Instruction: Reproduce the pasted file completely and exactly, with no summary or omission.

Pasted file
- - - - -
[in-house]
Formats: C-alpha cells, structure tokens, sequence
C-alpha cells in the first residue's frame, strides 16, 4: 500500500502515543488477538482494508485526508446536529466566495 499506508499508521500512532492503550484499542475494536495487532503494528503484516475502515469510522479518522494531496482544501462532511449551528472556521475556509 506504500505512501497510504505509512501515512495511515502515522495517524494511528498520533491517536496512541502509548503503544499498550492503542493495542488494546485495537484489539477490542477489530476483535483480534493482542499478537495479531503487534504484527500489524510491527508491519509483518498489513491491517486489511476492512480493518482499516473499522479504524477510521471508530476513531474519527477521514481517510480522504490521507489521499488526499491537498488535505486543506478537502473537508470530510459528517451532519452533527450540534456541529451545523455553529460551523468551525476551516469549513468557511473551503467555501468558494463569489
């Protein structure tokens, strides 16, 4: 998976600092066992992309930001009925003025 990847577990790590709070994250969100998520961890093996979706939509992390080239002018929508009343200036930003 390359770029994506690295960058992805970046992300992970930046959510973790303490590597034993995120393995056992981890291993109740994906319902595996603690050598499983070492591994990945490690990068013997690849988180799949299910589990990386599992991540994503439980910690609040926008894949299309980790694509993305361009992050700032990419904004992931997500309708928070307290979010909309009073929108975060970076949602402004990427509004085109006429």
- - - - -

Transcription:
[in-house]
Formats: C-alpha cells, structure tokens, sequence
C-alpha cells in the first residue's frame, strides 16, 4: 500500500502515543488477538482494508485526508446536529466566495 499506508499508521500512532492503550484499542475494536495487532503494528503484516475502515469510522479518522494531496482544501462532511449551528472556521475556509 506504500505512501497510504505509512501515512495511515502515522495517524494511528498520533491517536496512541502509548503503544499498550492503542493495542488494546485495537484489539477490542477489530476483535483480534493482542499478537495479531503487534504484527500489524510491527508491519509483518498489513491491517486489511476492512480493518482499516473499522479504524477510521471508530476513531474519527477521514481517510480522504490521507489521499488526499491537498488535505486543506478537502473537508470530510459528517451532519452533527450540534456541529451545523455553529460551523468551525476551516469549513468557511473551503467555501468558494463569489
């Protein structure tokens, strides 16, 4: 998976600092066992992309930001009925003025 990847577990790590709070994250969100998520961890093996979706939509992390080239002018929508009343200036930003 390359770029994506690295960058992805970046992300992970930046959510973790303490590597034993995120393995056992981890291993109740994906319902595996603690050598499983070492591994990945490690990068013997690849988180799949299910589990990386599992991540994503439980910690609040926008894949299309980790694509993305361009992050700032990419904004992931997500309708928070307290979010909309009073929108975060970076949602402004990427509004085109006429």